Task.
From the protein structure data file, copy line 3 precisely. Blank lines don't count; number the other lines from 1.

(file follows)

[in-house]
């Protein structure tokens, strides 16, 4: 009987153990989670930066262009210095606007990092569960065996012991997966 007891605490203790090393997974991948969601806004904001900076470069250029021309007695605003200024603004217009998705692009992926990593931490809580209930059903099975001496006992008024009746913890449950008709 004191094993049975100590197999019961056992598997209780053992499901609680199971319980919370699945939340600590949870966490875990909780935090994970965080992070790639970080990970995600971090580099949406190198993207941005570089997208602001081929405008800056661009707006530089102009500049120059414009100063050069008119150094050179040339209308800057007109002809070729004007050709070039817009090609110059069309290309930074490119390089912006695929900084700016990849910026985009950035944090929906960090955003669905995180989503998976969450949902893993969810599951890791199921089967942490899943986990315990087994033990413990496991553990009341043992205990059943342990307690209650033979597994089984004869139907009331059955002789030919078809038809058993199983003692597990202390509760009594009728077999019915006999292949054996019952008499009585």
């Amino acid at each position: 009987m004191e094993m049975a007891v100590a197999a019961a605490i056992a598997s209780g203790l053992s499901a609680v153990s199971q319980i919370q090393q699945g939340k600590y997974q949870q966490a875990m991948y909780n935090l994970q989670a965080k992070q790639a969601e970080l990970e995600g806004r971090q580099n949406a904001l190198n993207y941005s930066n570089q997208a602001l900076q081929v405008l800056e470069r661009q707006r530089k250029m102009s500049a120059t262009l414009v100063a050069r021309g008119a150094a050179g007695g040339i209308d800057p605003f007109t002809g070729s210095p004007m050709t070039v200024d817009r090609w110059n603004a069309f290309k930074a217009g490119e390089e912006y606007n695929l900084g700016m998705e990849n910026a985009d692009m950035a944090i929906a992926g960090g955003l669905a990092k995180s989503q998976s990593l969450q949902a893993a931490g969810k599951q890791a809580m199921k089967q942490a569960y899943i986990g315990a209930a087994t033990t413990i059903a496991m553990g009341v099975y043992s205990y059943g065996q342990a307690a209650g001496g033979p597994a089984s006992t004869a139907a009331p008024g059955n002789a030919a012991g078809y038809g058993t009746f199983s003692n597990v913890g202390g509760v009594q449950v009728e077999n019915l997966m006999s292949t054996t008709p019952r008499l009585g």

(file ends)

């Amino acid at each position: 009987m004191e094993m049975a007891v100590a197999a019961a605490i056992a598997s209780g203790l053992s499901a609680v153990s199971q319980i919370q090393q699945g939340k600590y997974q949870q966490a875990m991948y909780n935090l994970q989670a965080k992070q790639a969601e970080l990970e995600g806004r971090q580099n949406a904001l190198n993207y941005s930066n570089q997208a602001l900076q081929v405008l800056e470069r661009q707006r530089k250029m102009s500049a120059t262009l414009v100063a050069r021309g008119a150094a050179g007695g040339i209308d800057p605003f007109t002809g070729s210095p004007m050709t070039v200024d817009r090609w110059n603004a069309f290309k930074a217009g490119e390089e912006y606007n695929l900084g700016m998705e990849n910026a985009d692009m950035a944090i929906a992926g960090g955003l669905a990092k995180s989503q998976s990593l969450q949902a893993a931490g969810k599951q890791a809580m199921k089967q942490a569960y899943i986990g315990a209930a087994t033990t413990i059903a496991m553990g009341v099975y043992s205990y059943g065996q342990a307690a209650g001496g033979p597994a089984s006992t004869a139907a009331p008024g059955n002789a030919a012991g078809y038809g058993t009746f199983s003692n597990v913890g202390g509760v009594q449950v009728e077999n019915l997966m006999s292949t054996t008709p019952r008499l009585g």